DEGREE. This section is hit or miss, but it really is a HIT when it’s a HIT! Some employers absolutely demand their screenwriters have a degree. Some ONLY care about experience. Regardless, if you have a screenwriting-related degree (especially from a reputable film school), list it! List your major, any professor mentors you worked under, and graduation date. Film school experiences vary, but if yours was successful, with your student films gaining national recognition and you graduating at the top of your class, be sure to include it.

  • Not everyone attends film school, therefore it may be worth considering including this section on your resume even if your degree is in a different field. However, it's important to be practical. If your degree is in a field such as writing, arts, or film, then including this section would be appropriate. On the other hand, if your degree is in nursing or a completely unrelated field, it might be best to leave this section out. Of course, this is just my personal opinion.

  • I also encourage newer writers (or writers with no formal education) to list screenwriting workshops, conferences, and online classes they have attended or participated in.

SCREENPLAY CONTESTS. This is another hit and miss. But there is a community in the entertainment industry that considers winning or placing in screenplay contest a huge honor. I don’t care how big or small the contest was, if your script WON, promote it, list it! List the contest title, the genre you won, and the year/month. Be sure to list the script’s title that won, too. You never know when a company might ask to take a peek. You can also list your Film Freeway or Coverfly profile.

  • Even if your scripts have placed but never won in a contest, you can still include them on your résumé. While it shouldn't be the main focus, it's certainly worth mentioning and something to be proud of. Don't overemphasize it, but it's an accomplishment worth bragging about.

EXPERTISE IN SUBJECT MATTER. Suppose you come across a job posting on Screenwriting Staffing's Job Board that's seeking a screenwriter to write a sports movie centered on baseball in the Midwest. If you hail from the Midwest, have played baseball extensively during your upbringing, or presently reside in the region, it might be worth mentioning this to the employer. Additionally, if you already have a produced screenplay featuring baseball, it could be your lucky break to secure the job. If you possess practical real-world or writing experience in the subject matter listed, don't be hesitant to highlight it. However, please refrain from overstating your connection or familiarity with the employer's subject matter to land the job. This approach seldom yields positive outcomes.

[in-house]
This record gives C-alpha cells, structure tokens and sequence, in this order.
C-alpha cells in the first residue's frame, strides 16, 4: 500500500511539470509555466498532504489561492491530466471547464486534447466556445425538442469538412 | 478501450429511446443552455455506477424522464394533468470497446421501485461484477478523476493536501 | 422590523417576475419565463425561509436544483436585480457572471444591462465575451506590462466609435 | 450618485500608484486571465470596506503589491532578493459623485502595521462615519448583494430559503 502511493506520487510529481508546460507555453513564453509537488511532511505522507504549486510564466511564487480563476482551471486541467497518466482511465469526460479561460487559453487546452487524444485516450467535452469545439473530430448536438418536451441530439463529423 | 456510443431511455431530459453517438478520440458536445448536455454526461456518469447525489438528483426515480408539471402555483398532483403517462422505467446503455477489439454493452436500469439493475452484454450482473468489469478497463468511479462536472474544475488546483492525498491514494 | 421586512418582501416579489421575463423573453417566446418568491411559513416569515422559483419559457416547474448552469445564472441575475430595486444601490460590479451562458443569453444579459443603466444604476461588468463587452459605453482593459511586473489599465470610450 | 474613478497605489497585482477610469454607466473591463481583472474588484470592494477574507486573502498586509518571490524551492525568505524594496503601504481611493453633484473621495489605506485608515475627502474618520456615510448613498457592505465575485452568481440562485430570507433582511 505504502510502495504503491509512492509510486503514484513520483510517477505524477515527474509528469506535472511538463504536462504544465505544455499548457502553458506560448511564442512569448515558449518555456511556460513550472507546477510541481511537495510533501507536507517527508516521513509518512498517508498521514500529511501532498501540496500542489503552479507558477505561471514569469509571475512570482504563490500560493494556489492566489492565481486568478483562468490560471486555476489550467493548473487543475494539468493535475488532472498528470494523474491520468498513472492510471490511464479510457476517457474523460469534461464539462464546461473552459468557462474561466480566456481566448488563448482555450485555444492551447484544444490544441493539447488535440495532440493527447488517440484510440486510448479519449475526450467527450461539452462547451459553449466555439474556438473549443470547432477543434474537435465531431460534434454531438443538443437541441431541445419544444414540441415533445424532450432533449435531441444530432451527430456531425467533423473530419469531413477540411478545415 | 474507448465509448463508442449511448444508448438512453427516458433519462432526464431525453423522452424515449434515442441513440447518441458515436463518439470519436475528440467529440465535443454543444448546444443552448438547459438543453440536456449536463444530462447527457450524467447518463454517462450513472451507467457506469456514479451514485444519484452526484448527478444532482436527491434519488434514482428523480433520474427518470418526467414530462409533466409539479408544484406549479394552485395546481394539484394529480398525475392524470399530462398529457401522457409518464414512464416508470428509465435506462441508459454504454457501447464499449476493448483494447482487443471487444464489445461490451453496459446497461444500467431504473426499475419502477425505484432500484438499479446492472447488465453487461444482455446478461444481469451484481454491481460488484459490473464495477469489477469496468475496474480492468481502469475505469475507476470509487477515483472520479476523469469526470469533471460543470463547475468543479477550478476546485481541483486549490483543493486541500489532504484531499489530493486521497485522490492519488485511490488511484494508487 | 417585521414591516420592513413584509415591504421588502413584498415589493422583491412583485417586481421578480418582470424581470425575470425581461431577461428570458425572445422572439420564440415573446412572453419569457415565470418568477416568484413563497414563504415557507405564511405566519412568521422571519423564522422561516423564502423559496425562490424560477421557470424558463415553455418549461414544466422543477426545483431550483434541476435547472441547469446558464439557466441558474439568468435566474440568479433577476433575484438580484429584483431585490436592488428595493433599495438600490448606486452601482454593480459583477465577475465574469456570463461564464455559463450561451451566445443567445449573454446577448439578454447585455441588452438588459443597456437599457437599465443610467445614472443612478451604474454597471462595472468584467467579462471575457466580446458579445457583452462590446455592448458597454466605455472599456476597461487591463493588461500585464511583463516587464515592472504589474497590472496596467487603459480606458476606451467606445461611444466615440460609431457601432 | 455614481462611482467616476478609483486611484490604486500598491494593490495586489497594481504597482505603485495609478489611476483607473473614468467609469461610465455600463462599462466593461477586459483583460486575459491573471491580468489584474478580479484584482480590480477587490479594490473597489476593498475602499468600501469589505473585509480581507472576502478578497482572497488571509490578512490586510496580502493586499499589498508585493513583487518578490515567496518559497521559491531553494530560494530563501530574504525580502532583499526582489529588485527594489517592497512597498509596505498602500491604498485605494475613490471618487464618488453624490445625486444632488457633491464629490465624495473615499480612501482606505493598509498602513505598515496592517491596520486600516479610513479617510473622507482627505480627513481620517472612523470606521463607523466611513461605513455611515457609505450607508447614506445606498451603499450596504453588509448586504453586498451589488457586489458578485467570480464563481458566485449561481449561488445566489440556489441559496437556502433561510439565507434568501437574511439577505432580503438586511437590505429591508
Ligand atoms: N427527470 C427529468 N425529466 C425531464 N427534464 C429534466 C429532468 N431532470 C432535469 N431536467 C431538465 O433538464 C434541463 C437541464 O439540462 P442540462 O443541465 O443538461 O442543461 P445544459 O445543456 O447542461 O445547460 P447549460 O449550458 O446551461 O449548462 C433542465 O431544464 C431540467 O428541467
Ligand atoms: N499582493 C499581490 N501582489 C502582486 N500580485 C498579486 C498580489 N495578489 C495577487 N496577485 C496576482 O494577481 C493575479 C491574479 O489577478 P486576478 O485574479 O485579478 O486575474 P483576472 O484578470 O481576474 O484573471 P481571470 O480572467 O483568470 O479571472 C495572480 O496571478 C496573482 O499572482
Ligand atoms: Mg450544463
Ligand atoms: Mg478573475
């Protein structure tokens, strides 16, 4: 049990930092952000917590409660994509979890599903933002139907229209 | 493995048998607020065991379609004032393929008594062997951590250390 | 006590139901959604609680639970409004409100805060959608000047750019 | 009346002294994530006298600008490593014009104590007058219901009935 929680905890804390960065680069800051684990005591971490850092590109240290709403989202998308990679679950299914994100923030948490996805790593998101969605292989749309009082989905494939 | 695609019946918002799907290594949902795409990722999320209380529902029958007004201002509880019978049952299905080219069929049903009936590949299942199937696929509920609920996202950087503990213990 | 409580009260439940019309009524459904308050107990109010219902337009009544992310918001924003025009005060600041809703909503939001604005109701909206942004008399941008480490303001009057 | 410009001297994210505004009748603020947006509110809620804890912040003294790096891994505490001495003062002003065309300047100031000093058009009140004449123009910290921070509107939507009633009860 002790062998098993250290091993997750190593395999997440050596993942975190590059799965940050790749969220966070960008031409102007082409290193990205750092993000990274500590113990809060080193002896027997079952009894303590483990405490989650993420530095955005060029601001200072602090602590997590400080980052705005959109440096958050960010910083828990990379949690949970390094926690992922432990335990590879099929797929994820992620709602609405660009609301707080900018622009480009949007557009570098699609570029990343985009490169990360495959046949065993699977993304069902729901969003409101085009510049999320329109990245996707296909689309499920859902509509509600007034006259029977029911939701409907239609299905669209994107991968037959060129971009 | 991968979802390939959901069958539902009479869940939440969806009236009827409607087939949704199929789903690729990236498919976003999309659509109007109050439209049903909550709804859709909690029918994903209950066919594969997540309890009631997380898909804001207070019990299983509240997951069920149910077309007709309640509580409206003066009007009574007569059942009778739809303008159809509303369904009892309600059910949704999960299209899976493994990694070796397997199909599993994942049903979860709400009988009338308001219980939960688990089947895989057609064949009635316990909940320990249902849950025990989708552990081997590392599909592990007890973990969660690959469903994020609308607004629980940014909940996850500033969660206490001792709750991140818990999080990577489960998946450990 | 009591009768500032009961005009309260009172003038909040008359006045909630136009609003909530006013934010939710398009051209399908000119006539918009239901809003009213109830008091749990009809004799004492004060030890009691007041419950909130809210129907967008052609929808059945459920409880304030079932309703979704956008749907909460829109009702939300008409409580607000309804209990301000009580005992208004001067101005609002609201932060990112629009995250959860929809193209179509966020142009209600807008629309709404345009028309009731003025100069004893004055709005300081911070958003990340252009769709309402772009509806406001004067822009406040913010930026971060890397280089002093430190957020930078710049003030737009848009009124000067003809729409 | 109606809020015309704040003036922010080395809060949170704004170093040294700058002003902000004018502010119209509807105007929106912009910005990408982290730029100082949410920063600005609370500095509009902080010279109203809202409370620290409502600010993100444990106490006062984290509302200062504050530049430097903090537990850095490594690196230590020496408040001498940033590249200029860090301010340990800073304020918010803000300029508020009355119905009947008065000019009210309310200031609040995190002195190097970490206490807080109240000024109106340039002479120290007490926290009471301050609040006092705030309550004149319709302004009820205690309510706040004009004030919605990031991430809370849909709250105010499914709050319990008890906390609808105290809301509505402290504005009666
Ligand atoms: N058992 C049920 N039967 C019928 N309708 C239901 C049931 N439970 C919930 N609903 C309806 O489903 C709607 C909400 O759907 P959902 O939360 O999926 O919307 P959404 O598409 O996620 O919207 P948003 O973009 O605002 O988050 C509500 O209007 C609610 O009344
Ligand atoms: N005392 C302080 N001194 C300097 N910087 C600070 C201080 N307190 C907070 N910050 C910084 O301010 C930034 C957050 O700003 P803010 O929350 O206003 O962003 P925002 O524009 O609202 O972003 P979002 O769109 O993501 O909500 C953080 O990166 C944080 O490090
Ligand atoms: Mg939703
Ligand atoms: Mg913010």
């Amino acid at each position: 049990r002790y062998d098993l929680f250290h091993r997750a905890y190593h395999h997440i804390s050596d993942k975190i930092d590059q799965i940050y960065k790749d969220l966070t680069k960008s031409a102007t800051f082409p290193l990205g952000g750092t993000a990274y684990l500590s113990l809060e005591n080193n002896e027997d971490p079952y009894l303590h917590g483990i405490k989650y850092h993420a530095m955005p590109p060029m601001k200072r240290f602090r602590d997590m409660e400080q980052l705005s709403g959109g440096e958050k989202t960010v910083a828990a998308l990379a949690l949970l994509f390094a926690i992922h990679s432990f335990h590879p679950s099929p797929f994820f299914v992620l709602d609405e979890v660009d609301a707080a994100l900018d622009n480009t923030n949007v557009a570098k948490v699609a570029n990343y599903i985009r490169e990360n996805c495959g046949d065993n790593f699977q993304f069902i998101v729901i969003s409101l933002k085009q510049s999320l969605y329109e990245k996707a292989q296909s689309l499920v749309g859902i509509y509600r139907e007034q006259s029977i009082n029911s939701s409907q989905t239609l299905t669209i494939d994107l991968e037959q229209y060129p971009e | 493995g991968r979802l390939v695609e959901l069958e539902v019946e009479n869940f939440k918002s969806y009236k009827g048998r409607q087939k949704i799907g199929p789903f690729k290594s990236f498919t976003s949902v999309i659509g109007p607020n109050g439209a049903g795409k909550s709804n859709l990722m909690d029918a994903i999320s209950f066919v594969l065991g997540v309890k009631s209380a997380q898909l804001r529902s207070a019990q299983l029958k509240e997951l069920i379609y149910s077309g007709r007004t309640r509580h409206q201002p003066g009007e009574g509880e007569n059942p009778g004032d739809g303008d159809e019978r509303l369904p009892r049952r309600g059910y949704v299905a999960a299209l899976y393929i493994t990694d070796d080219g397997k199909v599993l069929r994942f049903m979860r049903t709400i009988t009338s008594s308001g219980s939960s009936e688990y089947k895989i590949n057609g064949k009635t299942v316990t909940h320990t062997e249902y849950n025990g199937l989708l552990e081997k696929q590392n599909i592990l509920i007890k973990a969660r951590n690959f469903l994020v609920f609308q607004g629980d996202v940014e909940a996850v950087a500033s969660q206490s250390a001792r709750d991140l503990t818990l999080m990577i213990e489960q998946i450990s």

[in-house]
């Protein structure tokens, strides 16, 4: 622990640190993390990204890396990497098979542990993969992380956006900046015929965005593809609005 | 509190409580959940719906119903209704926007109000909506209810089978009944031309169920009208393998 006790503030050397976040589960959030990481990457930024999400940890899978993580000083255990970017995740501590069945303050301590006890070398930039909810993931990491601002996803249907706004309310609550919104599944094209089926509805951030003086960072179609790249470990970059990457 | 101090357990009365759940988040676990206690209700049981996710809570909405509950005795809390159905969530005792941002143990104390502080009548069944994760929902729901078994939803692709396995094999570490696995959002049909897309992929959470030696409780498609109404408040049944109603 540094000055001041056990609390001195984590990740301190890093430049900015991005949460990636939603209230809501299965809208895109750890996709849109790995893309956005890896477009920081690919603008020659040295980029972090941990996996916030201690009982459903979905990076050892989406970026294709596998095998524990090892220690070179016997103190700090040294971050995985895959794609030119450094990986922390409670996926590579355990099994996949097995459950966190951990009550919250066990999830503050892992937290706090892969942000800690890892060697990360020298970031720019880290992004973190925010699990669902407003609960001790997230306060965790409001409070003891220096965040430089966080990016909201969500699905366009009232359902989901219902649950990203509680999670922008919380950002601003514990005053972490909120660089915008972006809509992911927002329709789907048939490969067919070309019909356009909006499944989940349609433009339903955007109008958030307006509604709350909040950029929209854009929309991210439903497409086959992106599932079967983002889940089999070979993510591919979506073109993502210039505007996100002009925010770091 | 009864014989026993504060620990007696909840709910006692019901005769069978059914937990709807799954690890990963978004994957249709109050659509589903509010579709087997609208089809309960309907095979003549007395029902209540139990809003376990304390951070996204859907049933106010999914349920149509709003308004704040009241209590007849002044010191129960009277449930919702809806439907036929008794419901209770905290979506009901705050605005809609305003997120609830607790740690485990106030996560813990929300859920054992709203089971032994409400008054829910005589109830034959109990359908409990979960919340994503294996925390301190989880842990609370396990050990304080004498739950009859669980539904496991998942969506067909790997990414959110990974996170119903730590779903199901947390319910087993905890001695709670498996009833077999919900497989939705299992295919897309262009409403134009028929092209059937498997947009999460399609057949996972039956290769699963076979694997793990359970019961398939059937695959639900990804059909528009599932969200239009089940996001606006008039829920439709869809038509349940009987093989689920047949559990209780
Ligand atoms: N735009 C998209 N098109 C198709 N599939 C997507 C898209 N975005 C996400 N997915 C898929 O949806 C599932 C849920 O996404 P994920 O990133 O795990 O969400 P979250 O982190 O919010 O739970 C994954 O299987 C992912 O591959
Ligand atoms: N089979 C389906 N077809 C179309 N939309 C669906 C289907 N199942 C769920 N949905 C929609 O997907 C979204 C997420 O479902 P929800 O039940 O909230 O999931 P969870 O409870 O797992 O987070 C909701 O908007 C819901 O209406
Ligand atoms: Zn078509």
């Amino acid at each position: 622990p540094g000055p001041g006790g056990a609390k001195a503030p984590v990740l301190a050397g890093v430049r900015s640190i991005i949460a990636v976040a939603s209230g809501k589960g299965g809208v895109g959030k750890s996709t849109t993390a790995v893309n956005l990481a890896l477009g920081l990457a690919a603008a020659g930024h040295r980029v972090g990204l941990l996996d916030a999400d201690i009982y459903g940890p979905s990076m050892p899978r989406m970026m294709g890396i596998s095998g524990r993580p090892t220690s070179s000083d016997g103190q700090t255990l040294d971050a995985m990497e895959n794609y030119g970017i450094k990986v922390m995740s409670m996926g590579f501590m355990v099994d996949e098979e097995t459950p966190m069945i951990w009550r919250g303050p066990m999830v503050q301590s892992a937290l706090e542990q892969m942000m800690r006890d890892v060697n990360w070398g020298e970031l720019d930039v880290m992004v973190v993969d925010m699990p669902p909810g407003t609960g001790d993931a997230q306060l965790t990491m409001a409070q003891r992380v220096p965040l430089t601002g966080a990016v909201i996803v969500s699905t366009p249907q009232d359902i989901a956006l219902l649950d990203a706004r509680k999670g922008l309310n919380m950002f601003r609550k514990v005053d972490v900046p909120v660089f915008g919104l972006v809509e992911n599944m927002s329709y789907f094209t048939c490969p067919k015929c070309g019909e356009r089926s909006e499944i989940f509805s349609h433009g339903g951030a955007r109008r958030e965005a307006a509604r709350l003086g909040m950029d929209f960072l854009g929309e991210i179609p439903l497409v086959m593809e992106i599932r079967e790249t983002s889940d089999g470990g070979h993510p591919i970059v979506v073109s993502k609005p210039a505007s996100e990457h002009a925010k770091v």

OTHER PUBLICATIONS.  If your résumé is chock-full of amazing screenwriting skills, experience, and credits, I’d leave this part out. But if most of your writing success has come from other forms of writing, list it, and be damn proud of it. This is where you would list your most accomplished publications -- books, articles, short stories, and poetry. Remember, this section is essentially here to add more credibility and diversity to your writing career – but it’s in no way a testament to your screenwriting ability, so don’t spend TOO long listing out your 25+ online articles.


OTHER PUBLICATIONS, CONT... If you have any published work related to screenwriting or the film industry, this is the section to showcase it. This includes books you have authored on screenwriting, articles published in a reputable digital screenwriting magazine, or popular blogs you've written that have gained attention in the writing and film-making community. Additionally, if you have ever been interviewed by a publication about your films or screenwriting services, it's worth including in this section.